Before anyone gets overwhelmed by images of catwalks, raining money, national commercials, and maybe bulimia, this was all local stuff; the work was not even unionized. And, to be honest, even locally I was not very popular. My brother was the popular one. He even had an agent before me. He is six-years younger than me, did a lot of local theater and had cute long curly hair. He played the camera, I stared dumbly at it.
So in a way, I was the twofer. “If you need an older brother for the cute kid, we have one ready for you!”
The first ad, I ever did was for a holiday commercial for Meijer. It was around GI Joe action figures, and for some reason they had me and this other boy dress in matching camouflage (because boys did that, coordinate their clothing with their toys). And for about 15 minutes, this stranger and I played with army toys on the ground (that was turned into less than five seconds on TV). Knowing me as a kid (and now), the image of me dressed like that playing with that kind of toy is kind of hilarious. That’s acting, that is!
Most of the work I did was around print ads, I would be brought into a photography studio, put on shorts or a shirt I would never consider wearing and pretend to laugh with strangers. Then on Sunday, my family and I would grab the newspaper, and scan for the local ad and image…. That would be followed by phone calls with family, pats on the back and then the ad being cut out for a scrapbook.
I didn’t like being in the spotlight (still don’t to a certain extent), but I liked the check. Sometimes I would buy a toy or book with it, many times I put it in an account (I would use most of it later in high school to buy a new alto saxophone). It was all a perfectly fine arrangement… until the night I decided I wouldn’t model again.
Being 13 is never easy. Being 13 and a band nerd and shorter than most of your friends is even less easy. I grew up in West Michigan and it seemed most residents had a genetic makeup to reach over 6 feet tall. That was never going to be me. Also, besides events at school, I had only a few things in common with other kids. I was reading Shakespeare, the books that kids my age were reading I tackled at 8, which I would sometimes point out to them.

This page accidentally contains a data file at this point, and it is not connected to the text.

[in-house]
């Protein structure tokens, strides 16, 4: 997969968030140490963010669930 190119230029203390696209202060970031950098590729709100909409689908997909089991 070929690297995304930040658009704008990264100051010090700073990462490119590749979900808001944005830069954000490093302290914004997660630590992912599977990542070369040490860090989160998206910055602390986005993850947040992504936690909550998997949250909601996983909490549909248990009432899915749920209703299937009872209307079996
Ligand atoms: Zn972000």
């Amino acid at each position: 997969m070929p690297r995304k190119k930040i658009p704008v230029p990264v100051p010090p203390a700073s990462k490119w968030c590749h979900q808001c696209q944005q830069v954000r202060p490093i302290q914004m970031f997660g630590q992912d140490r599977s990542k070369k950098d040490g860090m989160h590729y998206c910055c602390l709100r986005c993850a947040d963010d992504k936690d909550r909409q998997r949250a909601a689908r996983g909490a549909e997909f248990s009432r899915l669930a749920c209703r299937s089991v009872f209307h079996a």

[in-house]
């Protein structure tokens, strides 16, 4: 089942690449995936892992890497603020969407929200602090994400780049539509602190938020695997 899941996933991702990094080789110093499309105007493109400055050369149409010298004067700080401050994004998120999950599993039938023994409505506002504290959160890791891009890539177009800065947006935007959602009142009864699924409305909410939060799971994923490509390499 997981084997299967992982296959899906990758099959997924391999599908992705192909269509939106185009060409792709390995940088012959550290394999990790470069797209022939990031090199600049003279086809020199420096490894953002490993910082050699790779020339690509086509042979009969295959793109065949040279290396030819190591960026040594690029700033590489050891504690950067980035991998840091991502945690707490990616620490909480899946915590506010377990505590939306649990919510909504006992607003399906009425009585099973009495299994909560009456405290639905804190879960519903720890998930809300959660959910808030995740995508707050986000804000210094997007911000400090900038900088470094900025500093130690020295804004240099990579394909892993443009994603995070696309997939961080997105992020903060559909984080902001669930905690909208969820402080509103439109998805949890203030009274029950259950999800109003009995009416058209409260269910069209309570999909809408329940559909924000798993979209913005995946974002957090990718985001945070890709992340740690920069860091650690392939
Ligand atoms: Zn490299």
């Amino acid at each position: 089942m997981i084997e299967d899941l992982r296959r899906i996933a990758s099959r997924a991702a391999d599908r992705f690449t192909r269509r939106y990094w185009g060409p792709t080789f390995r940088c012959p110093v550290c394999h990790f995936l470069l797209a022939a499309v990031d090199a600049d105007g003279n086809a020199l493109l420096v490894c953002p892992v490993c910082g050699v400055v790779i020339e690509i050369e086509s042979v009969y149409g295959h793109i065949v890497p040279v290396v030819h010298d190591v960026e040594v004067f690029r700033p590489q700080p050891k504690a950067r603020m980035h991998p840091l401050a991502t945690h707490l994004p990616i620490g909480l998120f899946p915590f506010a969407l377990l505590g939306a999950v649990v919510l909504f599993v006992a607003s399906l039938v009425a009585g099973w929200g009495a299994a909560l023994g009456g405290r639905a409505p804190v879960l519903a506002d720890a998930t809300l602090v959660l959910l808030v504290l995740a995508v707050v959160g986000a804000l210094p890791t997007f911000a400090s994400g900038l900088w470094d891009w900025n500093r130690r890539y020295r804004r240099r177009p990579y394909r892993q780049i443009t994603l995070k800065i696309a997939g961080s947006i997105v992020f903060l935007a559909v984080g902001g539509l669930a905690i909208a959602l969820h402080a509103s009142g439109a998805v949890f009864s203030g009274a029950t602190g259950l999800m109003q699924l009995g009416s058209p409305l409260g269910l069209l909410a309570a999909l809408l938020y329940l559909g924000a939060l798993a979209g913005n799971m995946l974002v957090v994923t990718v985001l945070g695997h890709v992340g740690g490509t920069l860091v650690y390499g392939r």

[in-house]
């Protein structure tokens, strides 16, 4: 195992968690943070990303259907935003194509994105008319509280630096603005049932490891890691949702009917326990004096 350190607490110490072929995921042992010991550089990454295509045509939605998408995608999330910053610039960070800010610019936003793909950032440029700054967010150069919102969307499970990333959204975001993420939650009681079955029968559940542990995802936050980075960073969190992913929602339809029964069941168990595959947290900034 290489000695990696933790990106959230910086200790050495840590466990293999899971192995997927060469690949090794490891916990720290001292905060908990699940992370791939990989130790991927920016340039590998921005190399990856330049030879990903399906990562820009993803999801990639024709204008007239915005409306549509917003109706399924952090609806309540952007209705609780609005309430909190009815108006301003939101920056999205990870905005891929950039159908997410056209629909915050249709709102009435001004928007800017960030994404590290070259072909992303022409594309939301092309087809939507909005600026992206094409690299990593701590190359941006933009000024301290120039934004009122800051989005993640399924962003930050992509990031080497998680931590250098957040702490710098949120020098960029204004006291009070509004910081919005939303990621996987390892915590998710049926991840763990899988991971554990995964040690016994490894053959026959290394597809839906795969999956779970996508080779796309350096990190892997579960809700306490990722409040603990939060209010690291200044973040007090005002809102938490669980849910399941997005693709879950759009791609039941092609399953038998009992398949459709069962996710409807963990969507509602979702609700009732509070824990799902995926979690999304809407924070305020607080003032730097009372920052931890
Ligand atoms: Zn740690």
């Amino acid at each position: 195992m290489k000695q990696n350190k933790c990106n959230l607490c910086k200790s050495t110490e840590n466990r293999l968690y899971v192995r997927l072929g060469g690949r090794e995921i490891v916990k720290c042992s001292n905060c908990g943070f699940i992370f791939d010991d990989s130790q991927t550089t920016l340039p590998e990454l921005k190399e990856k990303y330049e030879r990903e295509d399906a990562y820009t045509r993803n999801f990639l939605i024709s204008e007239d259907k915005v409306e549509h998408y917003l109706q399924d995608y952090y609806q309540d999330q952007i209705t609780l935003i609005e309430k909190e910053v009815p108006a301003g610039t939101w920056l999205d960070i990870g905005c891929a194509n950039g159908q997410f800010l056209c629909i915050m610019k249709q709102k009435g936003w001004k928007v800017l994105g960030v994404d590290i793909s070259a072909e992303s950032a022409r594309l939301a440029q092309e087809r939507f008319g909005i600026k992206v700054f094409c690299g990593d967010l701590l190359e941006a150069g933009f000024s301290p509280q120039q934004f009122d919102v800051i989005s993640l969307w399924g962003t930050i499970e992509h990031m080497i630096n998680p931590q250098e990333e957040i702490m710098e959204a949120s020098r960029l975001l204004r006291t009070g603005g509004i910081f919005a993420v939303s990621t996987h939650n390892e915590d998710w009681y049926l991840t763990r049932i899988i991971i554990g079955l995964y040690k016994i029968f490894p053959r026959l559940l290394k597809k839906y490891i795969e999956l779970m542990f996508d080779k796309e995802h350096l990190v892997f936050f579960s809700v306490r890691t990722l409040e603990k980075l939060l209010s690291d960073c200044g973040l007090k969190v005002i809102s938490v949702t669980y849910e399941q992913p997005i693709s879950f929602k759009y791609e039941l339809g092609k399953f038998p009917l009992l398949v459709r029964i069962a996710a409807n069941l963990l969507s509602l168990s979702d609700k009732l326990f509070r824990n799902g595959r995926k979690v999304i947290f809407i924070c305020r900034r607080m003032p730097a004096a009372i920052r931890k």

My mom booked the print ad for me. The catch was she wasn’t going to be able to drive me to it. I don’t remember the circumstances exactly, maybe my brother was doing a play and she had to drive him to that, or my dad was taking a college class, but the family car was booked and I was going to get a ride with a stranger. A teenager actually, who I will call Valerie; because in my mind she looks like a Valerie.
When Valerie pulled up at my house, my initial feeling was to run and hide. She had to have been about 17 and was pretty much the kind of young beauty boys my age would fantasize about. In any other circumstance I could not imagine anyone like her ever being interested in talking to me, let alone driving me someplace in her car. Honestly, she looked a lot like Elizabeth Shue in her Adventures in Babysitting days, and considering this was in the 1980’s, Valerie did have a very similar haircut.
Yes, this was a dream weaving moment, and just made for an awkward teenage film, probably written by John Hughes.
I immediately felt my place in the world (not recognizing the movie possibility of the situation yet) and moved to sit in the backseat, planning to use my homework I brought as an excuse to avoid making this more awkward… but Valerie stopped me. “No, you are sitting in the front. You don’t want me to feel lonely, do you?”
Yes, I remember her saying those words to me. Those exact angelic words.
You can almost hear that “Oh, yeah,” song from the Ferris Bueller soundtrack kicking in, can’t you?
The drive was over an hour, and I was freaking awesome! On fire!
I had her laughing. I was telling jokes and stories, talking about my teachers, etc. At that moment, I was the Scott my 13-year old self knew I could be. No, I was not just the older brother of that other model; here I was charming and smooth, my own man. My own sophisticated adult man. If it wasn’t early evening, I would have been wearing shades.